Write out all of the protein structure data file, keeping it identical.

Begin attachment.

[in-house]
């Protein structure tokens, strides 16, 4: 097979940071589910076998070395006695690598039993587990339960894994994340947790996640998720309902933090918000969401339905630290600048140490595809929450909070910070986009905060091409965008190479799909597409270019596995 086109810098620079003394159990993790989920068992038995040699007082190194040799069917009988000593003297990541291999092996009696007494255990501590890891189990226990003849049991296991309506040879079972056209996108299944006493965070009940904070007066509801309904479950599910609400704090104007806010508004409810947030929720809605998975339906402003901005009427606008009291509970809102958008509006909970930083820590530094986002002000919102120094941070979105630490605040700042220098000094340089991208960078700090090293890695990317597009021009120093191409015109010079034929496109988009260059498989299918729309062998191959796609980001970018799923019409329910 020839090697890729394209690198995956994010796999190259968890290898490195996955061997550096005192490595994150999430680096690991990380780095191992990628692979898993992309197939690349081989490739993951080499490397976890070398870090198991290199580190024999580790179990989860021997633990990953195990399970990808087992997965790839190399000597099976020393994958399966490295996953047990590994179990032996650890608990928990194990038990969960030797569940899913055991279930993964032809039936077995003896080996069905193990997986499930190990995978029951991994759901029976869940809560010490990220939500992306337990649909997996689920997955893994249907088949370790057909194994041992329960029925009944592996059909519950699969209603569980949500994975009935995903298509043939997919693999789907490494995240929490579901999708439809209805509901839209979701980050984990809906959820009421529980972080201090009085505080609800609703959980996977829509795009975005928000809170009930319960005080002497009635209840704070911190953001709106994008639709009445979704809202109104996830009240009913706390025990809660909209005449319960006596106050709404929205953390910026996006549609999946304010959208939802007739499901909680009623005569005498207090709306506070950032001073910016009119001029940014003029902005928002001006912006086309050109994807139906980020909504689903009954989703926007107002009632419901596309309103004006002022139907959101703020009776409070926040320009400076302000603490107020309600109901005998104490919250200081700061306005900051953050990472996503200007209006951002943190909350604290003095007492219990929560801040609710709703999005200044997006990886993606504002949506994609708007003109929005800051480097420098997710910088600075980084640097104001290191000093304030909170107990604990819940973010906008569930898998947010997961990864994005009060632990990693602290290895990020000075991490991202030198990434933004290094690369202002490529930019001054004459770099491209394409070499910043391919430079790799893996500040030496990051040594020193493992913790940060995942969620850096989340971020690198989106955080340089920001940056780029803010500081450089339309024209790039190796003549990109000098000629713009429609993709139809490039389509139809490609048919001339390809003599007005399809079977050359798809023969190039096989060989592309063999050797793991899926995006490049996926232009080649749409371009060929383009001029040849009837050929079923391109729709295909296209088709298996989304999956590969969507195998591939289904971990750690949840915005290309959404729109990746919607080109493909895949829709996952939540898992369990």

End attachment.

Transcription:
[in-house]
């Protein structure tokens, strides 16, 4: 097979940071589910076998070395006695690598039993587990339960894994994340947790996640998720309902933090918000969401339905630290600048140490595809929450909070910070986009905060091409965008190479799909597409270019596995 086109810098620079003394159990993790989920068992038995040699007082190194040799069917009988000593003297990541291999092996009696007494255990501590890891189990226990003849049991296991309506040879079972056209996108299944006493965070009940904070007066509801309904479950599910609400704090104007806010508004409810947030929720809605998975339906402003901005009427606008009291509970809102958008509006909970930083820590530094986002002000919102120094941070979105630490605040700042220098000094340089991208960078700090090293890695990317597009021009120093191409015109010079034929496109988009260059498989299918729309062998191959796609980001970018799923019409329910 020839090697890729394209690198995956994010796999190259968890290898490195996955061997550096005192490595994150999430680096690991990380780095191992990628692979898993992309197939690349081989490739993951080499490397976890070398870090198991290199580190024999580790179990989860021997633990990953195990399970990808087992997965790839190399000597099976020393994958399966490295996953047990590994179990032996650890608990928990194990038990969960030797569940899913055991279930993964032809039936077995003896080996069905193990997986499930190990995978029951991994759901029976869940809560010490990220939500992306337990649909997996689920997955893994249907088949370790057909194994041992329960029925009944592996059909519950699969209603569980949500994975009935995903298509043939997919693999789907490494995240929490579901999708439809209805509901839209979701980050984990809906959820009421529980972080201090009085505080609800609703959980996977829509795009975005928000809170009930319960005080002497009635209840704070911190953001709106994008639709009445979704809202109104996830009240009913706390025990809660909209005449319960006596106050709404929205953390910026996006549609999946304010959208939802007739499901909680009623005569005498207090709306506070950032001073910016009119001029940014003029902005928002001006912006086309050109994807139906980020909504689903009954989703926007107002009632419901596309309103004006002022139907959101703020009776409070926040320009400076302000603490107020309600109901005998104490919250200081700061306005900051953050990472996503200007209006951002943190909350604290003095007492219990929560801040609710709703999005200044997006990886993606504002949506994609708007003109929005800051480097420098997710910088600075980084640097104001290191000093304030909170107990604990819940973010906008569930898998947010997961990864994005009060632990990693602290290895990020000075991490991202030198990434933004290094690369202002490529930019001054004459770099491209394409070499910043391919430079790799893996500040030496990051040594020193493992913790940060995942969620850096989340971020690198989106955080340089920001940056780029803010500081450089339309024209790039190796003549990109000098000629713009429609993709139809490039389509139809490609048919001339390809003599007005399809079977050359798809023969190039096989060989592309063999050797793991899926995006490049996926232009080649749409371009060929383009001029040849009837050929079923391109729709295909296209088709298996989304999956590969969507195998591939289904971990750690949840915005290309959404729109990746919607080109493909895949829709996952939540898992369990």